A Woman’s Work: The NFL’s Cheerleader Problem
January 04, 2021
Yu Gu and Elizabeth Ai
Two brave cheerleaders battle the massive, male-dominated sports league the NFL for recognition, and a raise.
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About the Documentary
A Woman’s Work: The NFL’s Cheerleader Problem sheds light on the continued fight to end the gender pay gap prevalent throughout the National Football League. For over 50 years, the NFL has employed cheerleaders—women who are lifelong athletes expected to both maintain a peak physical condition and fulfill extreme beauty standards. Many of these athletes have been historically underpaid, with some earning as little as $5 an hour, while others are never paid a salary at all. A Woman’s Work chronicles the journeys of cheerleaders from the Oakland Raiders and the Buffalo Bills, each of whom put their careers on the line to take legal action and fight for fair pay.
Through the stories of two women in particular—Lacy, a former cheerleader for the Oakland Raiders and mother of three, and Maria, a former Buffalo Bills cheerleader, both of whom take up the grueling fight for fair pay against the NFL—the film paints a vivid picture of gender inequality at the heart of America’s favorite pastime. A Woman’s Work features interviews with former cheerleaders—some who have filed lawsuits against and others who stand staunchly in support of the NFL—their family members, and labor lawyers.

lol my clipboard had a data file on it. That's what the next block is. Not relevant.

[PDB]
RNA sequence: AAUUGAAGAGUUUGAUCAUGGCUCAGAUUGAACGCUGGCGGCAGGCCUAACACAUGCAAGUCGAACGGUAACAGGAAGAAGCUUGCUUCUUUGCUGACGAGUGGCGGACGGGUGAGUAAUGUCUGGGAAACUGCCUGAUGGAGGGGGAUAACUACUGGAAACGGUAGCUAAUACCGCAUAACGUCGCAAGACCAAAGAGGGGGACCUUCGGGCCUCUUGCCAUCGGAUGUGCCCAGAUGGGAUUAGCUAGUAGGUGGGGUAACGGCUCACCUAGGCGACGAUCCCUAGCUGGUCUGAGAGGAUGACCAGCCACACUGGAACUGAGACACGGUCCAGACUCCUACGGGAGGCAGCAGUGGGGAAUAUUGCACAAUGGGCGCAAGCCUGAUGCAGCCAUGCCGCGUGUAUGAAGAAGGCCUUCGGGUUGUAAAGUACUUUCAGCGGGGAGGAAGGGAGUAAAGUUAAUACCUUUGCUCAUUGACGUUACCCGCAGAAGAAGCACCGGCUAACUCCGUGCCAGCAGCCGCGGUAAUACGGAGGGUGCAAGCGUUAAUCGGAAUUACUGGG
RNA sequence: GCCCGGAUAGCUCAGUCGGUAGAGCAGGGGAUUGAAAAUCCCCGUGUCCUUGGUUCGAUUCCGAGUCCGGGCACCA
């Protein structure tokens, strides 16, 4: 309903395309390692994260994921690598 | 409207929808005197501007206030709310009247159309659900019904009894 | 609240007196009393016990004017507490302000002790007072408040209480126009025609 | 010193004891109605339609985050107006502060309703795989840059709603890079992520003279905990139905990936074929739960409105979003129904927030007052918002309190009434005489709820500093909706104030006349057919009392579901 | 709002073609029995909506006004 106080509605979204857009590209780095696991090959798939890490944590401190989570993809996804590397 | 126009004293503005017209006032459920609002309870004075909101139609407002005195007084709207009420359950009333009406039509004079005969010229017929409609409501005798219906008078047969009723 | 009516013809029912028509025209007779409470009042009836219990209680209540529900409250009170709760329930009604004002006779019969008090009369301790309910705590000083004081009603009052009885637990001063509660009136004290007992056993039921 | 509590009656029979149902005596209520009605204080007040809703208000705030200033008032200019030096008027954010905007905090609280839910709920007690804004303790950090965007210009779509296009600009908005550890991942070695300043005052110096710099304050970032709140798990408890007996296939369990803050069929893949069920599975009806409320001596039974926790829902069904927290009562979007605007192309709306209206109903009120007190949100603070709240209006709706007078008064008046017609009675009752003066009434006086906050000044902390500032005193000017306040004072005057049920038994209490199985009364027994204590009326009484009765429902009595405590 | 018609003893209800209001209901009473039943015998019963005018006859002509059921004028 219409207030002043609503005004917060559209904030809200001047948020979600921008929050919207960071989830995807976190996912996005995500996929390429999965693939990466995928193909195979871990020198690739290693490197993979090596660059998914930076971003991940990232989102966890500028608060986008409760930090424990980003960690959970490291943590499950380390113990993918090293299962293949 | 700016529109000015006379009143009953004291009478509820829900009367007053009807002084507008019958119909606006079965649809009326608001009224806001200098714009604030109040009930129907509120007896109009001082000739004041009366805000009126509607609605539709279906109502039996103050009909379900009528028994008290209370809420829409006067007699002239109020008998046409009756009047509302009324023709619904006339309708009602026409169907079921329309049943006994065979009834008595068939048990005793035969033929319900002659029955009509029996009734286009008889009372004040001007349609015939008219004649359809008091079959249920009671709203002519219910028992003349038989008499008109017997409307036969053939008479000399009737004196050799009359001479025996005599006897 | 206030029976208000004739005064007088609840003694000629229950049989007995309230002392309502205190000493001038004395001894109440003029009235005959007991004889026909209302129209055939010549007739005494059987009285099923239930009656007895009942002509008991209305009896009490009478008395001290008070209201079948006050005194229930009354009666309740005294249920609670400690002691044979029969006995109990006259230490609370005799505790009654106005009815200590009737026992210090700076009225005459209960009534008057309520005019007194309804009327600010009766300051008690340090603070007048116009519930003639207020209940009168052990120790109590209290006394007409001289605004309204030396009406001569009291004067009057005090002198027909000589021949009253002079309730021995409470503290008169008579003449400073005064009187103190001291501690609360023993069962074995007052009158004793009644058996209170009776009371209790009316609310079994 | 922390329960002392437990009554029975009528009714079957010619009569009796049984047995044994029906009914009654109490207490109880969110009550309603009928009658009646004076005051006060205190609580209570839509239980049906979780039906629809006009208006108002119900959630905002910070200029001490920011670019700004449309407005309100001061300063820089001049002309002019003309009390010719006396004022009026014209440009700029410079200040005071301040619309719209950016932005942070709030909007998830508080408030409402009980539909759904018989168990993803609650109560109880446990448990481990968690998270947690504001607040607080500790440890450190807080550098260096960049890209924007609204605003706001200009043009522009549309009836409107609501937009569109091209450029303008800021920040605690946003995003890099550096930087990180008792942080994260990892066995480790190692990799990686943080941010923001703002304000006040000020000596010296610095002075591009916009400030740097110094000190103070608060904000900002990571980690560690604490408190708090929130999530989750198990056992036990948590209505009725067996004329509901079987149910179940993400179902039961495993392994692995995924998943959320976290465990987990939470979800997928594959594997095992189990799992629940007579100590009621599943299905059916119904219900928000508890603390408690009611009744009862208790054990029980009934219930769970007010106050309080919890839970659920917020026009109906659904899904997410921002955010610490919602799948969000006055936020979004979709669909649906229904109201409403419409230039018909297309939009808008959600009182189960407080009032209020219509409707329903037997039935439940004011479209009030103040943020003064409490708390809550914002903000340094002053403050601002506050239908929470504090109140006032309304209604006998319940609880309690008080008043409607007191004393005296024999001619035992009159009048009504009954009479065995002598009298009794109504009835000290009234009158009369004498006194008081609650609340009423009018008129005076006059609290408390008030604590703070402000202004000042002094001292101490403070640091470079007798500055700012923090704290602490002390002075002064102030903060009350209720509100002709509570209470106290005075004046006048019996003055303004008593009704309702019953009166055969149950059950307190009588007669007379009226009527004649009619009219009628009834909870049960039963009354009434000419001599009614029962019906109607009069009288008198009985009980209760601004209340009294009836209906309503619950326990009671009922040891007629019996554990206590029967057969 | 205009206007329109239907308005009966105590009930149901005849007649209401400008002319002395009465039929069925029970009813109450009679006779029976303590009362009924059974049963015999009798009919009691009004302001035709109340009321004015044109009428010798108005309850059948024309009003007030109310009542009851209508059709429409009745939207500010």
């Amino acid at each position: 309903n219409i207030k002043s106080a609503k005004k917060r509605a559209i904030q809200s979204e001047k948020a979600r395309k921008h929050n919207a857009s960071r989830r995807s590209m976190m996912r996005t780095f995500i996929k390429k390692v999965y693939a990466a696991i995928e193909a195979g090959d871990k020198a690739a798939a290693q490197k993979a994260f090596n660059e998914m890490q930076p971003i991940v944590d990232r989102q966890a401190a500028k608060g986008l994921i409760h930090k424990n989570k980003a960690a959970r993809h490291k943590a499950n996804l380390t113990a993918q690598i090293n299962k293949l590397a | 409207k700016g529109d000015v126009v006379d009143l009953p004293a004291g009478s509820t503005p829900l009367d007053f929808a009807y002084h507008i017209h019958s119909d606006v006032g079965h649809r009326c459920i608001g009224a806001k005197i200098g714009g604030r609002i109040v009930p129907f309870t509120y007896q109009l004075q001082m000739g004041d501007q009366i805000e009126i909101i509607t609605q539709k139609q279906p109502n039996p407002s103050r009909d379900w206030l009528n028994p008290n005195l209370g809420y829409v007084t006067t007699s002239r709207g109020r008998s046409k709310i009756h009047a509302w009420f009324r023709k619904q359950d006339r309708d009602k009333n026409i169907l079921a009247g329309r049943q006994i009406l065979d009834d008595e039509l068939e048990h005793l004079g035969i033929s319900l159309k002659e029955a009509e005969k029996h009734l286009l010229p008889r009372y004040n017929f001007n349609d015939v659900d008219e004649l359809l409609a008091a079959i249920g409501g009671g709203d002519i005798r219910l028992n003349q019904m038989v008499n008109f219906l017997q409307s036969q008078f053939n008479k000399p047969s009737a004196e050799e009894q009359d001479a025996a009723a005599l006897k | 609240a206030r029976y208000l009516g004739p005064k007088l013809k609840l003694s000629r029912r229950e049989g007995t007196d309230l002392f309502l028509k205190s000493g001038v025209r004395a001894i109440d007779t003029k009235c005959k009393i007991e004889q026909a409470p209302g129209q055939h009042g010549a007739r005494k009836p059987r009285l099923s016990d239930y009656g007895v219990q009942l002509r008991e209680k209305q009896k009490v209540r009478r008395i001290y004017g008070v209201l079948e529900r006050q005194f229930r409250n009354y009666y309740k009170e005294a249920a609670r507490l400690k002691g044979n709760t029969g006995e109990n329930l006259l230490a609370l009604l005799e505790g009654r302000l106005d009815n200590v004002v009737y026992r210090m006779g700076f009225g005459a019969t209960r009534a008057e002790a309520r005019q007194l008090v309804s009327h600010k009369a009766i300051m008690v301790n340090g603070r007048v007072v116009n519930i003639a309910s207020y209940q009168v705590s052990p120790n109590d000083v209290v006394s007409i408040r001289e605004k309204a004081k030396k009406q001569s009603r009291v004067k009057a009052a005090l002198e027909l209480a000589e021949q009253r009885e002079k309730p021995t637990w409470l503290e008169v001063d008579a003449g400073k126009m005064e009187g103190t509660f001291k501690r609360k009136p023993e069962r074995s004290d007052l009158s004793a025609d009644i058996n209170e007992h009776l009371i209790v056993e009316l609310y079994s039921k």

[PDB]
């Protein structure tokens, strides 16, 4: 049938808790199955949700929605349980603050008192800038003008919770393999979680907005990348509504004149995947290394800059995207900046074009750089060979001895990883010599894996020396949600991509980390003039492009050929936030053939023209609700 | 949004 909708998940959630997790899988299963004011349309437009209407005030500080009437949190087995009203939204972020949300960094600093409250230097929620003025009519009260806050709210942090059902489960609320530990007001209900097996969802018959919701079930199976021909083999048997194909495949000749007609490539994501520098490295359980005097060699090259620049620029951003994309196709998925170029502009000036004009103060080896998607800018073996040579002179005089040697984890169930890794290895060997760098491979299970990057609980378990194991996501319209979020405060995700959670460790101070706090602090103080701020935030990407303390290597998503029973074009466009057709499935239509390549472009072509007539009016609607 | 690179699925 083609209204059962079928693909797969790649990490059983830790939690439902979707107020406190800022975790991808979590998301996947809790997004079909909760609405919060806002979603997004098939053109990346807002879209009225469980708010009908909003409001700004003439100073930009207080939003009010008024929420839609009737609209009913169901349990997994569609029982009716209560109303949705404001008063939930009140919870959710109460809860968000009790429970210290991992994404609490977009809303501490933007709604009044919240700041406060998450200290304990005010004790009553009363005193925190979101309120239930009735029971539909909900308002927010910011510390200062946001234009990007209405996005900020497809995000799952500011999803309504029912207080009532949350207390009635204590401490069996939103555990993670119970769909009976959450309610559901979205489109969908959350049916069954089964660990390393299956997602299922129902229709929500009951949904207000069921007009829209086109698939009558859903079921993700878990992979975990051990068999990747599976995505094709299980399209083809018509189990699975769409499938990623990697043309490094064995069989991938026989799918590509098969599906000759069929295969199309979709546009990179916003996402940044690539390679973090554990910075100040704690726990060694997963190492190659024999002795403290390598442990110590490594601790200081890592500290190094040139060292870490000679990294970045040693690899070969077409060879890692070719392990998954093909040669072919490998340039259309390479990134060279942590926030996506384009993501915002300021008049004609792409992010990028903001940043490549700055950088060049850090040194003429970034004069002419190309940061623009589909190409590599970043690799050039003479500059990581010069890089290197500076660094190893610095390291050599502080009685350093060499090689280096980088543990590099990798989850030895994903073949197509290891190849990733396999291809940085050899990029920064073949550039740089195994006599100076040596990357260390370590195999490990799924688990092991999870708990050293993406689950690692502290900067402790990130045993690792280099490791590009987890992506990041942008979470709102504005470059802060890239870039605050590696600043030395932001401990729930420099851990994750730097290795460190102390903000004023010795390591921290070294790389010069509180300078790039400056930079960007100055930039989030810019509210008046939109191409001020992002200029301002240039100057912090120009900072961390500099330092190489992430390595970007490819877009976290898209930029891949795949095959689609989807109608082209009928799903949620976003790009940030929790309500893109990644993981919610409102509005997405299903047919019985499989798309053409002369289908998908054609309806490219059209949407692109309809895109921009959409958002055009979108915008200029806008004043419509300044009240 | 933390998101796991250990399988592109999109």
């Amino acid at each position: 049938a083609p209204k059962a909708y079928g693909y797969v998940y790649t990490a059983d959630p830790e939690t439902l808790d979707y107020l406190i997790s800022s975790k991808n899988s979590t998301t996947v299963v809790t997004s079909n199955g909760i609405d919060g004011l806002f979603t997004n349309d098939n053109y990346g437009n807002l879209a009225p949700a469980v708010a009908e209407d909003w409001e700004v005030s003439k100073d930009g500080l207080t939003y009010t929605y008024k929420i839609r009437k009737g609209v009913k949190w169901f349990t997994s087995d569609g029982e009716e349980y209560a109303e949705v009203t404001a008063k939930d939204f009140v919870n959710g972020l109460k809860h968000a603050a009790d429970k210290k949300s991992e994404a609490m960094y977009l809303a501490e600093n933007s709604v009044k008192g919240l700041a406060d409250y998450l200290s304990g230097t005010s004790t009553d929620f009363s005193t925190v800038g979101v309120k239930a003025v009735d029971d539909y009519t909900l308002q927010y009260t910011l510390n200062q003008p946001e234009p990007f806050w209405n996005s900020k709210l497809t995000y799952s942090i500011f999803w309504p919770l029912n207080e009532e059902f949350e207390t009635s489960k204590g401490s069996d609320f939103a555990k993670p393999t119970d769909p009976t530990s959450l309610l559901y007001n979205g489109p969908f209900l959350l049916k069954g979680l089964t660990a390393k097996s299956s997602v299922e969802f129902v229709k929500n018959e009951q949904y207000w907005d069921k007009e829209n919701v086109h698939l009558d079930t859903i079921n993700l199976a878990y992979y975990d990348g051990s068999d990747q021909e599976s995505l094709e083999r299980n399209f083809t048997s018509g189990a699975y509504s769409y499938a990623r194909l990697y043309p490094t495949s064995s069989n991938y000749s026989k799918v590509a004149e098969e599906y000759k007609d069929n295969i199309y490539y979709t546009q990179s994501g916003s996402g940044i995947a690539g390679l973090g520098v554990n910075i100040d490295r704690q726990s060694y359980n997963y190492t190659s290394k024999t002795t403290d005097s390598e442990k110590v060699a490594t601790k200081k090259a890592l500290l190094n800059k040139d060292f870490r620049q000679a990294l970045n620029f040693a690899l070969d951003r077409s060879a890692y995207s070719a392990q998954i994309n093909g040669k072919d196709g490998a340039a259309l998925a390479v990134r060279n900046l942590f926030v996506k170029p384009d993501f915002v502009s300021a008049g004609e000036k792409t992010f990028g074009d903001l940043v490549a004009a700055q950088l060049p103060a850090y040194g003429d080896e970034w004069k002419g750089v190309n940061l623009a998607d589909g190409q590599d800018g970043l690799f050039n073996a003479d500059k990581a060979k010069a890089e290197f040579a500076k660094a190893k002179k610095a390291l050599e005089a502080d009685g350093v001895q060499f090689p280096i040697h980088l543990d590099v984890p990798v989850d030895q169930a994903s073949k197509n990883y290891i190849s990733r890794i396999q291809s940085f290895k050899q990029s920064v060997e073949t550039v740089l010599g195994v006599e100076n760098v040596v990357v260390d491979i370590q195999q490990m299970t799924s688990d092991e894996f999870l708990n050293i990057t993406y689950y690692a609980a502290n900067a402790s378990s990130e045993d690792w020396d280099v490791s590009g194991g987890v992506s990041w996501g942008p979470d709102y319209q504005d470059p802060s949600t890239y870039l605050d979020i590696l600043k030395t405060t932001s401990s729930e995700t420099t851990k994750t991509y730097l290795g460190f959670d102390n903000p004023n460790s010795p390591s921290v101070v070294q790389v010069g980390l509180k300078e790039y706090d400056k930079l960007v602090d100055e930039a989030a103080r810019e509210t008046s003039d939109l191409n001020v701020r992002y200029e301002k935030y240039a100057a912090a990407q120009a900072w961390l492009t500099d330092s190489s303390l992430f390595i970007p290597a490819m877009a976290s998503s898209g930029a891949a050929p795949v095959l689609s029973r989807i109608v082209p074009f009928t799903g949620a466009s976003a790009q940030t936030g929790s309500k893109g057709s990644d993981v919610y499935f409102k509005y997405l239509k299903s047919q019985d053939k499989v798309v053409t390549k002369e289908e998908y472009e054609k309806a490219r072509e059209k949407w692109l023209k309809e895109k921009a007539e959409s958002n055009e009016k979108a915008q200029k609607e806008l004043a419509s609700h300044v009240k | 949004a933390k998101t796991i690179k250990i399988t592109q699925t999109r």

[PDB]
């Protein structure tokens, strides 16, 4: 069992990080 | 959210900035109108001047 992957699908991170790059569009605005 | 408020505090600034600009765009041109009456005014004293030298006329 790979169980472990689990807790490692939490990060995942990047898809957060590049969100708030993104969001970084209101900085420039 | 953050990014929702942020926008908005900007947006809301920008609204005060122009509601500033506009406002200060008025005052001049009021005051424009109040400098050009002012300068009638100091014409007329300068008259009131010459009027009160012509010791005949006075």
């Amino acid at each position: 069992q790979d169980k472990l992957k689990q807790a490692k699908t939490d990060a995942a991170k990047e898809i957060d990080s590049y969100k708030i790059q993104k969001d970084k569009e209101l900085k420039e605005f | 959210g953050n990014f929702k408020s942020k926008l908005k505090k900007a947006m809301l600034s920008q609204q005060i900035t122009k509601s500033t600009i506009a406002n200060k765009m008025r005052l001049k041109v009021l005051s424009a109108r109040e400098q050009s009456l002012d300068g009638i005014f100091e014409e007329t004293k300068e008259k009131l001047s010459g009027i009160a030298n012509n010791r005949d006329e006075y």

Yu Gu (director) is an award-winning filmmaker born in Chongqing, China, and raised in Vancouver, Canada. Yu’s short, personal documentary, A Moth in Spring premiered at Hot Docs International Film Festival in Toronto and traveled to over a dozen international film festivals before being distributed by HBO.
Elizabeth Ai (producer/writer) has over a decade of experience producing narrative, documentary, and branded content. She writes and produces for various companies such as VICE, ESPN, and National Geographic Channels for which she and her team have won a News & Documentary Emmy in 2012.
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Did this film change your perspective about NFL cheerleaders? Do you think cheerleaders are athletes and should be paid accordingly?Comments